Chelan PUD commissioners unanimously supported a land exchange agreement Monday that includes a range of measures intended to reduce the anticipated impact of Confluence Parkway on nearby public lands. (Audio starts at 01:40:20 on the board recording.)
The City of Wenatchee’s Confluence Parkway project is a proposed 2.5-mile bypass to alleviate traffic congestion along North Wenatchee Avenue.
The land exchange would trade a long, narrow parcel of land along the western edges of Horan Natural Area and Confluence State Park – about 5 acres total owned by the PUD – for roughly equivalent property from the City.
“I think it needs to be clear and understood that this vote is not an approval or disapproval of the parkway,” said Commissioner Carnan Bergren. The proposed parkway will require approval of other agencies to move forward, including the Federal Highway Administration.
“We’re making a land exchange that will improve the Horan habitat area is the way I see it,” Bergren said.
Commissioner Garry Arsenault said he believes that the land swap provides value to customer-owners because it will secure and preserve undeveloped land as future wildlife habitat.
“Today’s resolution puts in play a road map to achieve equity -- taking something of value and replacing it with equal value -- otherwise known as a compromise,” Arseneault said. “Evidence of the District’s desire and commitment to partner with the city by helping alleviate traffic congestion in the north end is the cornerstone of this resolution.”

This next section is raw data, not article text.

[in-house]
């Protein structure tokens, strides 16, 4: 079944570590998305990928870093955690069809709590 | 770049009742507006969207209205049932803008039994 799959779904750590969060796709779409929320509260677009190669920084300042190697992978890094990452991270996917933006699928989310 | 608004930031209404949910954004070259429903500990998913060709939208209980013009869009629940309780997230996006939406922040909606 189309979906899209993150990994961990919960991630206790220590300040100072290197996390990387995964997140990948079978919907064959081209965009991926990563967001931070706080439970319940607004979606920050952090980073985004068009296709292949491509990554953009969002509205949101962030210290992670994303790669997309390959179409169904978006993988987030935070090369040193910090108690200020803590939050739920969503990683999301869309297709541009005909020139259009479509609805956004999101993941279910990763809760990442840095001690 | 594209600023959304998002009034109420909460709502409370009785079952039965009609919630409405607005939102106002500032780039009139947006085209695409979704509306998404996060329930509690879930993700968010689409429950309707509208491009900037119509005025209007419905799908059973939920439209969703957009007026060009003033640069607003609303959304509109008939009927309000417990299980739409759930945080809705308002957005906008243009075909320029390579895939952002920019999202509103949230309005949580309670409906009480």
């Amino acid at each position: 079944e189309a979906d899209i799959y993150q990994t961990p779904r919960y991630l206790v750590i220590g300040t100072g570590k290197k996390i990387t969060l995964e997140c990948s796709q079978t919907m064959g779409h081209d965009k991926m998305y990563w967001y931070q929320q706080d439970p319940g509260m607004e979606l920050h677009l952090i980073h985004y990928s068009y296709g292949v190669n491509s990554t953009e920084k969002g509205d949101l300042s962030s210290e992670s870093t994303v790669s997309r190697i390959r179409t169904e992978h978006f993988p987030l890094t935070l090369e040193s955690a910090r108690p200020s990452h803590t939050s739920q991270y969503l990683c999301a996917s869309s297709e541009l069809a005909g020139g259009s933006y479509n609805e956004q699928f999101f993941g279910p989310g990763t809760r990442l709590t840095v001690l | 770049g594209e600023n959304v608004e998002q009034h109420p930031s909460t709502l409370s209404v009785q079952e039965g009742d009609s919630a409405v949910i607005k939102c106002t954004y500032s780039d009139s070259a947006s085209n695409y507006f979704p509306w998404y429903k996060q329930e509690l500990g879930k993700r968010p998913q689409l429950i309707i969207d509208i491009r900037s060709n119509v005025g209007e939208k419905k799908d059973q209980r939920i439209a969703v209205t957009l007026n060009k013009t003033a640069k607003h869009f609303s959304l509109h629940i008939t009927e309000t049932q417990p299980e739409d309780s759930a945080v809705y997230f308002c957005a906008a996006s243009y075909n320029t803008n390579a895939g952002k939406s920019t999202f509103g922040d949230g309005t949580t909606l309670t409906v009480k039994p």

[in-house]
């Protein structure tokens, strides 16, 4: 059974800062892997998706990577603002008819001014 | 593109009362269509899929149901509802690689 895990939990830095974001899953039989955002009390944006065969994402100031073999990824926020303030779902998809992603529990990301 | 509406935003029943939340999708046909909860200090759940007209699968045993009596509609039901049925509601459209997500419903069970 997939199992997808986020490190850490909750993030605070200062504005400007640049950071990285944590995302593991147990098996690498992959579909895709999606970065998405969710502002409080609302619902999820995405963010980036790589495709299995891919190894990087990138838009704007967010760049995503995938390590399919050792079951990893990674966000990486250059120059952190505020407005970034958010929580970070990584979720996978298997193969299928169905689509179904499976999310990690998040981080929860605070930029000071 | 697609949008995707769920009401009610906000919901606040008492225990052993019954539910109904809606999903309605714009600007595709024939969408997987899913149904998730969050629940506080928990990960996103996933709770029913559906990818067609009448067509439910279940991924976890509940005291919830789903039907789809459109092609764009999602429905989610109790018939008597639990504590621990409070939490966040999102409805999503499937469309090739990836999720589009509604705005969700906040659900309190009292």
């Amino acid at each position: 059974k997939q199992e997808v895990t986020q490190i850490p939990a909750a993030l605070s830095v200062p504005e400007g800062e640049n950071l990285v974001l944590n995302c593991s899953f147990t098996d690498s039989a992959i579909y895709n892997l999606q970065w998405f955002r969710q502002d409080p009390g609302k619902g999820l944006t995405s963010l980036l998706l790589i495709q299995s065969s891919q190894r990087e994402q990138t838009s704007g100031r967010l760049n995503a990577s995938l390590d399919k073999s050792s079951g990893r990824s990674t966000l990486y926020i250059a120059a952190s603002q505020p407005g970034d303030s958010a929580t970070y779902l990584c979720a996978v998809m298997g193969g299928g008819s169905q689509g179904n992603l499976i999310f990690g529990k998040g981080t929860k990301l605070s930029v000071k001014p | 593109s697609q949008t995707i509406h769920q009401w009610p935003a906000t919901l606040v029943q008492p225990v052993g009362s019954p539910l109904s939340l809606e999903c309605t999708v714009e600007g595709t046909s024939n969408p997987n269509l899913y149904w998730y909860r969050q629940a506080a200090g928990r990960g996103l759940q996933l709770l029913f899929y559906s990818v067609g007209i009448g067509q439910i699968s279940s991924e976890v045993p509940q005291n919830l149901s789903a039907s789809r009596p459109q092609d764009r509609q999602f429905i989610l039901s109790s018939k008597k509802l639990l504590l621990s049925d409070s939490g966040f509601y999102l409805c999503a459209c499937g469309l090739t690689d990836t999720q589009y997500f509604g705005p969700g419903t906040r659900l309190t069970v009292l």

Commissioner Steve McKenna said that the Confluence Parkway proposal has been the most complicated discussion of his tenure, with hundreds of comments from customer-owners on all sides of the issue.
“It’s a paramount duty of the PUD and the City to follow through on what this agreement is, because it’s based on what our customer-owners said is important,” McKenna said.
Wenatchee City Council will consider the land exchange agreement Thursday.
The land exchange agreement also includes:
- Noise abatement: The City will build a noise wall and earthen berms with landscaping in areas where road noise is expected to have the greatest impact.
- Trail improvements: The City will reroute the Apple Capital Recreation Loop Trail away from Hawley Street and the railroad tracks for better safety and user experience. The new pedestrian bridge will be about twice as wide as the existing one.
The draft agreement also commits the City to reimburse the utility to relocate two water wells that support Confluence State Park, and replace state park staff housing that is in the path of the proposed roadway. In most cases, the City will cover the relocation of electrical transmission and distribution lines in coordination with roadway construction.
In other news, commissioners:
- Approved a water service agreement with Oroville-Tonasket Irrigation District for access to 4,000 acre-feet of water for $1 million annually. The agreement provides future flexibility for hatcheries, parks, water systems and power generation. (at 00:37:00 on the board audio)
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